Monday, 16 November 2020

Aloo Gobi Saag

First of all, an announcement, some news before we get on to the recipe for today: So I've survived two weeks in a new job now. Ironically, at the height of the Covid19 lockdown I've been offered a 6 month maternity cover job at an on-farm small dairy processing unit. It's hard physical work at my age but I'm hoping I'll cope better in a few weeks. The timing is just about perfect to tide us over until maybe, just maybe, our American clients can return to France and we can resume business. The government aid for people like us in the tourist industry runs out at the end of the year so far as we know, so most guides are desperately looking for new ways of earning an income.
 
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Aloo gobi saag (potato, cauliflower and spinach curry). Cooked and photographed by Susan Walter.

This is a vegetable curry. Aloo is Urdu for potato, gobi is cauliflower and sag spinach.

Organic cauliflower, grown in a local garden, cut into florets.
Cauliflower, cut into florets. Prepared and photographed by Susan Walter.

I love this dish. It is so intensely savoury, real comfort food. It's a great dish for trying with people who hate cauliflower or spinach. Carnivores are often quite happy to eat it. One person who is notably not happy to eat it is Simon, so if I make it, I have to have an alternative on hand for him.

Chard can be substituted for the spinach.
Chard prepared for cooking. Prepared and photographed by Susan Walter.

The quantities in this recipe are extremely flexible. If you have already taxed the cauliflower for a few florets to have with lamb chops and cheese sauce for dinner yesterday – don't worry – just chuck in another potato.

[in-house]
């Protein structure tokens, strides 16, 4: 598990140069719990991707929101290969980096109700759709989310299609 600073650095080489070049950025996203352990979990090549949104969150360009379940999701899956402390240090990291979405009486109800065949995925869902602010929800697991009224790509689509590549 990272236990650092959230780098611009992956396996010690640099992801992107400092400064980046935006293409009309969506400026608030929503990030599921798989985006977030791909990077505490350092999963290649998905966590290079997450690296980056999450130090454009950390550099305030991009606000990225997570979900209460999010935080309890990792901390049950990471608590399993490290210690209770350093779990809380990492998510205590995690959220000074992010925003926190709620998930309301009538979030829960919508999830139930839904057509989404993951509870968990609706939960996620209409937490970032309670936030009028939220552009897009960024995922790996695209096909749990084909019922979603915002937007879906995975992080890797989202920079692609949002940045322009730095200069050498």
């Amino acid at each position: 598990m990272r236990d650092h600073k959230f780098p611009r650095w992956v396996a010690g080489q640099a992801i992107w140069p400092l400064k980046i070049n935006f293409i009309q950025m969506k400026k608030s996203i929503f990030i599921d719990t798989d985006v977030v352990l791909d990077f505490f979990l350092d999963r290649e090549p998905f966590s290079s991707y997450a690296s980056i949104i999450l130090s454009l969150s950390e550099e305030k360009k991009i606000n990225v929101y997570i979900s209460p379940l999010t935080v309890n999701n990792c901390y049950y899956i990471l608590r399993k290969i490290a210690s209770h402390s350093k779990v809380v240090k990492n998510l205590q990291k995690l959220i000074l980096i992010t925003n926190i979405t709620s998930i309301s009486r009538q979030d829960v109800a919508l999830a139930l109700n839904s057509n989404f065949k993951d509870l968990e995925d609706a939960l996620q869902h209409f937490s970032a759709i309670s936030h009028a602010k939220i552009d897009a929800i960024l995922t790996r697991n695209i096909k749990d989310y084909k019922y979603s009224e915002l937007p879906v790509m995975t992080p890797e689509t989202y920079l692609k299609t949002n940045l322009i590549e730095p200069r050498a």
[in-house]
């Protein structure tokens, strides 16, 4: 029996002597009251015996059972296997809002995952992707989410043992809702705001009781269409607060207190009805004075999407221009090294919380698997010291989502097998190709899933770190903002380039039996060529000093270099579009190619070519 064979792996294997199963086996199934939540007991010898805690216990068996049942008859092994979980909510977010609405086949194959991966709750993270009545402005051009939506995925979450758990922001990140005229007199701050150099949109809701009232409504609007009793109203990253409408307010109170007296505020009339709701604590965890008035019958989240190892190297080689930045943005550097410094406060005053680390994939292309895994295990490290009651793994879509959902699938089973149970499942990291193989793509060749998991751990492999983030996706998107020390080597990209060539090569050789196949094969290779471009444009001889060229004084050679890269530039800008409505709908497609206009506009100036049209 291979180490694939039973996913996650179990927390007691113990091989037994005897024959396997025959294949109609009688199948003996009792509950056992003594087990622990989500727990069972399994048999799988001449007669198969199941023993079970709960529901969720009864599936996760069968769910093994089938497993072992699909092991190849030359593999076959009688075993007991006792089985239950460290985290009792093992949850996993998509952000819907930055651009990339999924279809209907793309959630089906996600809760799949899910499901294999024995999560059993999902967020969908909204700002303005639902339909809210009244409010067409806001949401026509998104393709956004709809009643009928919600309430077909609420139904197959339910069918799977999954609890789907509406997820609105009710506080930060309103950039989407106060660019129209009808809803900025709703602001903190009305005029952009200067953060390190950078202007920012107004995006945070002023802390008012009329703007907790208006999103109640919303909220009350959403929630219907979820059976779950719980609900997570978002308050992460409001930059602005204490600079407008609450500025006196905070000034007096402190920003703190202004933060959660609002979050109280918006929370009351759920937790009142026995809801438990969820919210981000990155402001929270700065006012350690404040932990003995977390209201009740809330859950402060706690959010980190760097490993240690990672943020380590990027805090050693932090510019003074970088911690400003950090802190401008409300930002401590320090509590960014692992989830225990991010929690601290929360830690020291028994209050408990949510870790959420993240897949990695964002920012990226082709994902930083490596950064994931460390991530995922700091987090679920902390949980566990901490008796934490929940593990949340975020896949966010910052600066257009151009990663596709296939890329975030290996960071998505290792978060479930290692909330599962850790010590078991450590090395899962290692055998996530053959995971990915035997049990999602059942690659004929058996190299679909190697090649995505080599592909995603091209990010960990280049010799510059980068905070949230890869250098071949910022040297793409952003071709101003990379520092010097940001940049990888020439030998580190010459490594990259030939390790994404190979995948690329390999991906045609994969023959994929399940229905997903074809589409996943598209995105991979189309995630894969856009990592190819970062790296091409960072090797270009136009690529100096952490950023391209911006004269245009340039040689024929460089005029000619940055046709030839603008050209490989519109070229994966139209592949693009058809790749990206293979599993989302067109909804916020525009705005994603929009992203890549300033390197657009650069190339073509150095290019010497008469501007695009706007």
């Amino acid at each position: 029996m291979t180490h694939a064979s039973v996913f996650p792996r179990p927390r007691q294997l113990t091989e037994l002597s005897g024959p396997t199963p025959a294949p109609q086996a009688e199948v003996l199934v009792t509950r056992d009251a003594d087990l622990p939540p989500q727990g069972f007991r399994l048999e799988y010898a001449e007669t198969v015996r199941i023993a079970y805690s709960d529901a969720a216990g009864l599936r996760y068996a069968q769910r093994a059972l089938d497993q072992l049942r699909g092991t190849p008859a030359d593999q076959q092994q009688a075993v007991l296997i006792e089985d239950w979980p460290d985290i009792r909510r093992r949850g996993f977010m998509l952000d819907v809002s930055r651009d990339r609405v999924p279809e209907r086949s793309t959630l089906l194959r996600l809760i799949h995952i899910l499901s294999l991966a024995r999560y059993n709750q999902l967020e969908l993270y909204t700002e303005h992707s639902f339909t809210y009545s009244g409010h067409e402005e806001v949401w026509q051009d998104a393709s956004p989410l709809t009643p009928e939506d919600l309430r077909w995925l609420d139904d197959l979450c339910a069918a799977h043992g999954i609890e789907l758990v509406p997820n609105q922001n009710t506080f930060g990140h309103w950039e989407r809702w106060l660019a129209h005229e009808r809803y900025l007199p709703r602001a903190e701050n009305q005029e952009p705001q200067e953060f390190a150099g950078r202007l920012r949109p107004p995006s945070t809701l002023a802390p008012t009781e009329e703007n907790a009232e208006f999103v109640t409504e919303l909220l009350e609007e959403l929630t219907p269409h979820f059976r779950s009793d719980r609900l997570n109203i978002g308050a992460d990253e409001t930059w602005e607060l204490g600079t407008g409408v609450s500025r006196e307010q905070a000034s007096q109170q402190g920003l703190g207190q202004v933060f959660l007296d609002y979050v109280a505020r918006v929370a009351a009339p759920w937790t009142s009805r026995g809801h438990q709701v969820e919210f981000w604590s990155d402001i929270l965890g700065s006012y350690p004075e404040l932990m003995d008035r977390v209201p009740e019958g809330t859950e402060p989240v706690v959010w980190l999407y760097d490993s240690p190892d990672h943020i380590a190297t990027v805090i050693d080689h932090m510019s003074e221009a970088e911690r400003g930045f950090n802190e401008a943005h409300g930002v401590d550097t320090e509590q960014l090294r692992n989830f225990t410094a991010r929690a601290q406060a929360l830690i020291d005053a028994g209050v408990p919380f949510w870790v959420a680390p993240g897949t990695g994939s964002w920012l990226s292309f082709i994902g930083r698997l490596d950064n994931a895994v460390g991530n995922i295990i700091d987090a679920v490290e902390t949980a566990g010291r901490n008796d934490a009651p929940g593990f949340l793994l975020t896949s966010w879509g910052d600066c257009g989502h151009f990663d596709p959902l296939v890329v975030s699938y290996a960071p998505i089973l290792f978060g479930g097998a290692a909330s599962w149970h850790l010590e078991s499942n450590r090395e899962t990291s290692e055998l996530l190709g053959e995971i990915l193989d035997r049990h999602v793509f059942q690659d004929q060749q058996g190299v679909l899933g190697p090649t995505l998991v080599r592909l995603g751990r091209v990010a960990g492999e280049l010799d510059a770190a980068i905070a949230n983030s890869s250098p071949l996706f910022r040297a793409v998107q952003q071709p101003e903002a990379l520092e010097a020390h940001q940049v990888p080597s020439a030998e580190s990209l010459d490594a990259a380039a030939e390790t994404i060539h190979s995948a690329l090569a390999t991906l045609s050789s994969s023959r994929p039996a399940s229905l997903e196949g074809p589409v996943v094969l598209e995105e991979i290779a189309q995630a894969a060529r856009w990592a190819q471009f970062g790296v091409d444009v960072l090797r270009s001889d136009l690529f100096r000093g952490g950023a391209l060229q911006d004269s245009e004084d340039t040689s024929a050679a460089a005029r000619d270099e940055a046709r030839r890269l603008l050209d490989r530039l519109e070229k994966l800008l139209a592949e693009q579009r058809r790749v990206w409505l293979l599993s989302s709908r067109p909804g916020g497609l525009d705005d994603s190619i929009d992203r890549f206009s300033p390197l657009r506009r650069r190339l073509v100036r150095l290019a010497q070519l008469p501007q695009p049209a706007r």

Tomato and spices mix.
Tomato and spice mix for aloo gobi saag. Prepared and photographed by Susan Walter.

Serves 3-6

Ingredients
1 cauliflower
3-4 potatoes
1 onion, peeled and cut into 6 wedges
1 small piece of fresh ginger root, finely chopped
1 can chopped tomatoes
1 fresh red chili, finely chopped
3-6 tablespoons vegetable oil
1 tablespoon cumin seeds
2 teaspoons tumeric
1 large bunch fresh green coriander, stalks and leaves chopped separately
1½ teaspoons ras al hanout or garam masala
1 teaspoon salt
100g fresh spinach (or in a pinch, a couple of blocks of frozen) – optional


Method
  1. Divide the cauliflower into florets and discard the trunk.
  2. Scrub the potatoes and cut into chunks 5-8cm across.
  3. Put the tomatoes into a bowl with their liquid. Rinse out the tin with about ¼ cup water and add this to the bowl. Put the tin in the recycling bin.
  4. Add the coriander stalks, tumeric, chili, ginger and salt to the tomatoes.
  5. Heat the oil on medium in a large deep frying pan (a kadai - one of those that looks like a heavy, flat based wok is traditional and ideal), then fry the cumin and onions until yellowish-golden but not brown. Yes, this is quite a lot of oil. You probably could use less, but if you have Pakistani or Indian friends and have watched them cook, you will know that they tend to be quite generous with the oil when frying off onions and spices. Flavour molecules tend to attach to fat molecules and become enhanced and accessible. The dish gains a textural quality as well as just imparting flavour sensations.
  6. Add the tomato mixture and fry for 3-5 minutes.
  7. Reduce the heat then add the cauliflower and potatoes. Stir well.
  8. Cover and let simmer over a medium low heat for 20-30 minutes, stirring occasionally, until the potatoes are done.
  9. Turn off the heat and add the chopped coriander leaves, spinach and spice mix. Stir carefully then cover and let stand while you cook rice.
  10. Serve with rice, dhal (lentils) and/or chapatis or naan.

Aloo gobi saag (potato, cauliflower and spinach curry). Made and Photographed by Susan Walter. Tour the Loire Valley with a classic car and a private guide.

I am not a fan of very hot food, although I like spicy. I see no advantage in spending a meal with eyes watering, nose running, sweating and gulping in cool air after every couple of mouthfuls, so I limit the chili. If your tolerance is higher, put in 2, 3 or even 4 chillies.

Mustard seed/rape/canola is probably traditional, but sunflower or peanut will be fine. Traditionally, quite large quantities of oil are used too, but you may wish to be more moderate and go for the lower limit suggested.